Even at a cursory glance, it is evident that nations with greater gender parity have more prosperous economies. Consider any western economy where women’s full participation has been on the rise for decades and hence driven better performing and more resilient businesses; consider how South Korea has undergone significant improvements for women’s social standing and subsequently the nation’s economy, and where more than half of Korean women are employed and more than 25% of married women are employed as full-time workers. If we compare the context of Bangladesh, from which it would appear we are not that detached, we still see them gaining traction and moving forward, well on their way to be considered a developed country within the next 20 years, while we lag behind with our gender-normative biases. Bangladesh has managed to increase female employment in the last decade while also cutting the wage gap between men and women significantly. (World Bank Report, 2019). Like Pakistan, Bangladesh’s exports are majorly supported by its textile sector, but the policies employed in its development have been much more effective at keeping up with market needs. The significance of innovation and fashion trends in the textile sector is a key factor that Bangladesh had managed to keep up with. As a result, importers of textiles favor Bangladesh’s products and their economy continues to grow, creating a number of jobs at each skill level and harnessing the efforts of the population efficiently. Furthermore, despite producing no cotton and relying completely on cotton imports, Bangladesh has managed to profit immensely from processing and exporting high quality cotton ready-made products while Pakistan, the 3rd largest producer of cotton in the world, has failed to capitalize on it.
Malaysia, Indonesia and Vietnam present us with ideal cases, where economic growth was achieved in spite of non-liberal cultures. The religious interpretations that are commonly held in these countries do not serve to be restrictive to a woman’s freedoms, and this factor has allowed for much less stigma on women in the workplace, thus taking each respective economy forward much more rapidly.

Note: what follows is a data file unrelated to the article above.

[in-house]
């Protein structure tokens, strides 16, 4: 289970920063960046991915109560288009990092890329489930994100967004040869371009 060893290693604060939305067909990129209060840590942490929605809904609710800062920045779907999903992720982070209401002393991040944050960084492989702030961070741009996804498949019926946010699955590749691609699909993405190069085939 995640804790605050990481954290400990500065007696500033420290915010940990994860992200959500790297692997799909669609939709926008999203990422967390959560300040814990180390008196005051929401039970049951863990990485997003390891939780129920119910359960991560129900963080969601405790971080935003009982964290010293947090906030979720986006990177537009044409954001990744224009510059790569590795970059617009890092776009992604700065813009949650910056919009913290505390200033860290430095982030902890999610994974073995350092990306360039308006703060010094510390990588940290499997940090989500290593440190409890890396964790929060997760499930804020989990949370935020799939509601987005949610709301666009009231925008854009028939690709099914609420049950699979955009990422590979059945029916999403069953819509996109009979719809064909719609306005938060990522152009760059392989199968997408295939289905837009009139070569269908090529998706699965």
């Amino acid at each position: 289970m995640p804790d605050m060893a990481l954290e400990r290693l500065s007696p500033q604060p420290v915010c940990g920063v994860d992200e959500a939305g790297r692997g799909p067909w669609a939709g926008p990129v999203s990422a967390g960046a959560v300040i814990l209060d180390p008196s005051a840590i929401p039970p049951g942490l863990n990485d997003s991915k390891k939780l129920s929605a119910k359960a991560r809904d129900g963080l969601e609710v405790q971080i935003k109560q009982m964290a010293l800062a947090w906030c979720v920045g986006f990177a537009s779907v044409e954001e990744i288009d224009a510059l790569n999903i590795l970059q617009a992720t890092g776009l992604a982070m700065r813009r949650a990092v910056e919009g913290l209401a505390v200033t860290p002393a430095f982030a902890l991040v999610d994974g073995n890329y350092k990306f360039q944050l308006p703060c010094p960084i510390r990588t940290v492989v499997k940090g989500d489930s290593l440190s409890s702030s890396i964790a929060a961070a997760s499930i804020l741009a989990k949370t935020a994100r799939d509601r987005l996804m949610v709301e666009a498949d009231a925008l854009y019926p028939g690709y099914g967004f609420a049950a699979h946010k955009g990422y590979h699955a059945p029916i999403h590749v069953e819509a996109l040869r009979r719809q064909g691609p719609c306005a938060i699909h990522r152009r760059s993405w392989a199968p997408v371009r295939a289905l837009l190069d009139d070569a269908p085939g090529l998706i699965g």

This system fosters a trend that is detrimental to the country’s economy. A substantial level of opportunities is present for workers at each skill level, but the availability of these opportunities tends to remain skewed in favor of men, essentially neglecting half of the country’s population. The degree of skew increases along with the level of skill involved. For instance, the task of cotton picking employs factions of society that have the least skills, particularly women who are overlooked in other areas of industrial workforce development in Pakistan. At most, their job is as complex as ensuring that the picked cotton is clean. But when it comes to women whose capabilities extend far beyond menial labour’s, Pakistan fails to capitalize on these skills. As more skills are acquired, the top employment positions continue to go to men, while women are favored for lower skilled labour and face unfair competition with men for the more advanced roles.